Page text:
Mindfulness practices are accessible for most people!

Many people feel intimidated by meditation and don’t think it’s accessible to them. Along with the belief that they 'just can't do it', many also view it as some kind of obscure, religious, unattainable ‘experience’. But meditation is a skill that can be learned by almost anyone.  It’s a mind training, and the skill can be cultivated just as much as any physical exercise.  To say I can’t meditate because my mind is ‘too busy’ is akin to saying I can’t go to the gym because I'm out of shape. (Although some might say that too…)

There are no special requirements to begin a meditation practice, no special ‘lifestyle’ (aside from making time to do the practice), no need to be or feel ‘spiritual’. And mindfulness meditation, in particular, is very much oriented to our grounded, bodily experience; it is not esoteric. This understanding, and the demonstrated efficacy of mindfulness through hundreds of research outcomes over the last years make a strong argument that the practice of mindfulness meditation is quite accessible, and can be of great benefit to most people in the many aspects of their lives.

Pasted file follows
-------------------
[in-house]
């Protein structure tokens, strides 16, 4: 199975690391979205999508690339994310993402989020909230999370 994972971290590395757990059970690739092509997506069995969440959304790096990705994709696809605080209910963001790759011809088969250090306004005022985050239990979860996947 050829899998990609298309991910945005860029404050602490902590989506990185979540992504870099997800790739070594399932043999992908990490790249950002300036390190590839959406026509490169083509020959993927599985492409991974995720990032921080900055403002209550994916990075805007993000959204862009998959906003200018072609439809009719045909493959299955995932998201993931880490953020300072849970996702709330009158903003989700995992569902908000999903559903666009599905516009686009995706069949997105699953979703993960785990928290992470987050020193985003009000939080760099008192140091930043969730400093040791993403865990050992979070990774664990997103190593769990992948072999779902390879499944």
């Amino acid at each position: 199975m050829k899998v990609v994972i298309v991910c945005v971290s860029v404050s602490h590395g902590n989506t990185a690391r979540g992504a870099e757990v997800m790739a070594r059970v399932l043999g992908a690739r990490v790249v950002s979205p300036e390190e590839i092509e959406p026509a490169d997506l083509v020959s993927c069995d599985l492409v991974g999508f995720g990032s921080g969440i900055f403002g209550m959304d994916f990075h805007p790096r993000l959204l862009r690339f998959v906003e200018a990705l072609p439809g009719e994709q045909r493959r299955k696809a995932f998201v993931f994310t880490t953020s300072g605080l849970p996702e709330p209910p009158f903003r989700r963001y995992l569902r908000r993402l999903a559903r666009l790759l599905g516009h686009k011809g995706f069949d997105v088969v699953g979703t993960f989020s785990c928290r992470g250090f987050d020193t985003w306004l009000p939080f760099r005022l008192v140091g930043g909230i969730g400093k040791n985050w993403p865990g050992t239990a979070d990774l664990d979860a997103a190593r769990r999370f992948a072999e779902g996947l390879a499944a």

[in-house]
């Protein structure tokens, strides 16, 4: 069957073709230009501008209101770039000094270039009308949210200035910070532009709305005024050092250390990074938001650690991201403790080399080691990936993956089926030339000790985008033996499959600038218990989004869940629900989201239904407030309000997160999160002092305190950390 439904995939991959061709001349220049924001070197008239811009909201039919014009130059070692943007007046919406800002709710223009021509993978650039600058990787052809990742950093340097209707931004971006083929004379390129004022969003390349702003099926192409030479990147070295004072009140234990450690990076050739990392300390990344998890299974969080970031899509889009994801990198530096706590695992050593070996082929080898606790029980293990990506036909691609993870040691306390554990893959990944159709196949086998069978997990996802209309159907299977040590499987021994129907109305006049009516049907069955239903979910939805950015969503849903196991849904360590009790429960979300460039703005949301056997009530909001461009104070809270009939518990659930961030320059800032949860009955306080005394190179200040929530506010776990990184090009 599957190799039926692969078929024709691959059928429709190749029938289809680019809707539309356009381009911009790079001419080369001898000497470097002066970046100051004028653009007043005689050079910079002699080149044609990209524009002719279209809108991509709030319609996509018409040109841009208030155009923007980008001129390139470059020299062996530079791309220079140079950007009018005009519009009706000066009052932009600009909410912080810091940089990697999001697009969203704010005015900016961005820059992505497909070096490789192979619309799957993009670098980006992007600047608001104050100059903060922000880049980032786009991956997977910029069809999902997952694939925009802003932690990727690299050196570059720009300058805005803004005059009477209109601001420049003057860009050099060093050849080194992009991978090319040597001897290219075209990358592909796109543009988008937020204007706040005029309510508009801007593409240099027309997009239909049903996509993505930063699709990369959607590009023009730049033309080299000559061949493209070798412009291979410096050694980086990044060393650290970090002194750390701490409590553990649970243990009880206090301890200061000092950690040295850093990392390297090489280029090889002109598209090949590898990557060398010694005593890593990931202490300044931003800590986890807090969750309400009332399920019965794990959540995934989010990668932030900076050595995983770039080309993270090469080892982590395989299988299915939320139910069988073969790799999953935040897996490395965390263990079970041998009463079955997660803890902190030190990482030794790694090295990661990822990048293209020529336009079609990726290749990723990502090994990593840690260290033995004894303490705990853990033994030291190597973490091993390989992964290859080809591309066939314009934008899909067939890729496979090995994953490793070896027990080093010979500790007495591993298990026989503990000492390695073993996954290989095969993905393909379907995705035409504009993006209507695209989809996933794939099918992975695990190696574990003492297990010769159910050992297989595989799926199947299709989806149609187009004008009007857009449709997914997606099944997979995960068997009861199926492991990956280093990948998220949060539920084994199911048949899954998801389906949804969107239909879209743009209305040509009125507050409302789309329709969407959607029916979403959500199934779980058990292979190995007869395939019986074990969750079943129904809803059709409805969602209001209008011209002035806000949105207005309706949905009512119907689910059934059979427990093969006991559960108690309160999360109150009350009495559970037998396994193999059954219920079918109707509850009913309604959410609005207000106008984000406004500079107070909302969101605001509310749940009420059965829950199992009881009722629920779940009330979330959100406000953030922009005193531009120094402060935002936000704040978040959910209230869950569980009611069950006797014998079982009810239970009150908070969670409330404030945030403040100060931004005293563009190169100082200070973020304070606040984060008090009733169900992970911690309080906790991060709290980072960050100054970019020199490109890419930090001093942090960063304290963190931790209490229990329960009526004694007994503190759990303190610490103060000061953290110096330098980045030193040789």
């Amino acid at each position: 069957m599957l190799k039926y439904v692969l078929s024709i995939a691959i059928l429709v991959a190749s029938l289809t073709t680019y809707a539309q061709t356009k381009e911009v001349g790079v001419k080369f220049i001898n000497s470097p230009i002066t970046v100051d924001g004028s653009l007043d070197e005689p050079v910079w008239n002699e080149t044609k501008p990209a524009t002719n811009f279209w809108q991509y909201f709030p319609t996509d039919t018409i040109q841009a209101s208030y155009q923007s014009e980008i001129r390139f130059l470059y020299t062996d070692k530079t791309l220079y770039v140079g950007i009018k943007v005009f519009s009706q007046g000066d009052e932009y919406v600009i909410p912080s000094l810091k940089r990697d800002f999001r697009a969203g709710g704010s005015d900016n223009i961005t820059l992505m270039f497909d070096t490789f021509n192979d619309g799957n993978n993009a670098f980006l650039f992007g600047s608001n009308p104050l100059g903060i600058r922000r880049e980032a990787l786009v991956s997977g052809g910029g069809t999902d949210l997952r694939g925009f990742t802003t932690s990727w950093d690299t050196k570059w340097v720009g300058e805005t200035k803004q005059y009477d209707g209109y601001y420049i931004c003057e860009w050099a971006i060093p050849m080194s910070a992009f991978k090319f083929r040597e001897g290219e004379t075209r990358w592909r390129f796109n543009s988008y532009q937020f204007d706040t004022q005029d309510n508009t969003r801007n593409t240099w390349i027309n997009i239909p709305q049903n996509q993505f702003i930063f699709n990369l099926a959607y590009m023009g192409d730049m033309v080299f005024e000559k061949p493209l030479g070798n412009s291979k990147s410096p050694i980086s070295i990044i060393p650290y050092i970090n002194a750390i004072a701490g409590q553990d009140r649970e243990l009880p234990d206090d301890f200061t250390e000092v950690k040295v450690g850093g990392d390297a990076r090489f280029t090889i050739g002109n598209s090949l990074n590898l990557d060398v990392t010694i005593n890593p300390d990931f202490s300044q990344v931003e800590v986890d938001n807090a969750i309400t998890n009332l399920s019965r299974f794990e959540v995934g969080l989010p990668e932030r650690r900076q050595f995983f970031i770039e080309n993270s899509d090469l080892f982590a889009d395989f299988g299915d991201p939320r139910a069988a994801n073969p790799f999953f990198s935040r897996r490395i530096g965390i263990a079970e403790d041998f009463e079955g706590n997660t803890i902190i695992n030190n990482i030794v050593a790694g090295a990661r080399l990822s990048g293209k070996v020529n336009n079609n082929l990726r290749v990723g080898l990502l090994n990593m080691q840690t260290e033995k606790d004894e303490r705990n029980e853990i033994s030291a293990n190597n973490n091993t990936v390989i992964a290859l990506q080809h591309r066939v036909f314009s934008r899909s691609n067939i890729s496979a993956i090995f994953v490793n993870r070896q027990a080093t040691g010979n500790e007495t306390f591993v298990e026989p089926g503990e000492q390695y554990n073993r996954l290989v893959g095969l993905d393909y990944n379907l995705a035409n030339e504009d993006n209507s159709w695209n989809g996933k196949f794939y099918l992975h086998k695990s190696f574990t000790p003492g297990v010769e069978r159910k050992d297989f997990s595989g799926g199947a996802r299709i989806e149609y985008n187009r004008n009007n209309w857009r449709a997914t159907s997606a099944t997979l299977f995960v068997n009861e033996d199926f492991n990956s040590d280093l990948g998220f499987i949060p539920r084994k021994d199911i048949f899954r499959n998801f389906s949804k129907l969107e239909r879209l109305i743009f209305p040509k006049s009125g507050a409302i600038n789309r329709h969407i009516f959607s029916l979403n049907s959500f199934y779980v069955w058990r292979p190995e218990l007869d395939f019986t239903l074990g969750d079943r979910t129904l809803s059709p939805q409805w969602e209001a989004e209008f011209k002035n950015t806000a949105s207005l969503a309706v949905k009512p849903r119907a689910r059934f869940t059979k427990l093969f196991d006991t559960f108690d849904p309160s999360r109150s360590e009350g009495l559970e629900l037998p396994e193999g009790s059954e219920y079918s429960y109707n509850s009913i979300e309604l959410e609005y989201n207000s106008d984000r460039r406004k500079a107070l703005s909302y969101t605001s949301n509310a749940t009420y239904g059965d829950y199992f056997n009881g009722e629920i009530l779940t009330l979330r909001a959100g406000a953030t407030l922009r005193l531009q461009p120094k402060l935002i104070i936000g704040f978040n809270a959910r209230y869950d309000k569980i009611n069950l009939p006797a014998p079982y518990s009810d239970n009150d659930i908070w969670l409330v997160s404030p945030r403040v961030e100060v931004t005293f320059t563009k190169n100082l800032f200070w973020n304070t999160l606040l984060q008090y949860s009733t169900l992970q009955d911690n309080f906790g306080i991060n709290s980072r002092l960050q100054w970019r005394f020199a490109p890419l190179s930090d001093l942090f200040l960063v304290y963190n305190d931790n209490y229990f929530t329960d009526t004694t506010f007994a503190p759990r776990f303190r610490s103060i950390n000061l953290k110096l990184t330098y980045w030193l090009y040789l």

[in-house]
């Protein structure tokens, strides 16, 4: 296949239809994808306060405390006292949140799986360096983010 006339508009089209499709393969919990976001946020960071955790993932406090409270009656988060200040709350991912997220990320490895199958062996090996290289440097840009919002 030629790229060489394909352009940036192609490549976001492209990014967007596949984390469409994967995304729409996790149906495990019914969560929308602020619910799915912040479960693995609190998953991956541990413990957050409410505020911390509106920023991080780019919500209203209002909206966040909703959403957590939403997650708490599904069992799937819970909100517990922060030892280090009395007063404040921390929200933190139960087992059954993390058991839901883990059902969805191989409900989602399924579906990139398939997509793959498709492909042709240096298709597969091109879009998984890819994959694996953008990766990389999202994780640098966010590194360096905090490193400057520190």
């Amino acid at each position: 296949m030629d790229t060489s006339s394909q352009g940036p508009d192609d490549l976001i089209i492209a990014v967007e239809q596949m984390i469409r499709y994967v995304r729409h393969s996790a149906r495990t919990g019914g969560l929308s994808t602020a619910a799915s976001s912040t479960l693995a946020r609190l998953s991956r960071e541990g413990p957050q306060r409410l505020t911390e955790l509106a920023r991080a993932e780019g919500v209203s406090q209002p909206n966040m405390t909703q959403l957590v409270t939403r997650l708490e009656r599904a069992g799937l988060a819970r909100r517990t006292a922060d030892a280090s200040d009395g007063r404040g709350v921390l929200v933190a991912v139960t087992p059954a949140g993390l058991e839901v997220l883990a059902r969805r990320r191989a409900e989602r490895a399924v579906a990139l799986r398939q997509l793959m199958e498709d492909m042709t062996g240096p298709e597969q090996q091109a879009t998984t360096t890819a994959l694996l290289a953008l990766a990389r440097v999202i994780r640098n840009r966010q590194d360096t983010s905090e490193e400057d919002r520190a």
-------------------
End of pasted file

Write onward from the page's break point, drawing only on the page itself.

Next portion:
Learning how to meditate is one of the most worthwhile skills anyone can learn; even (and especially!) for all of us with ‘busy’ minds.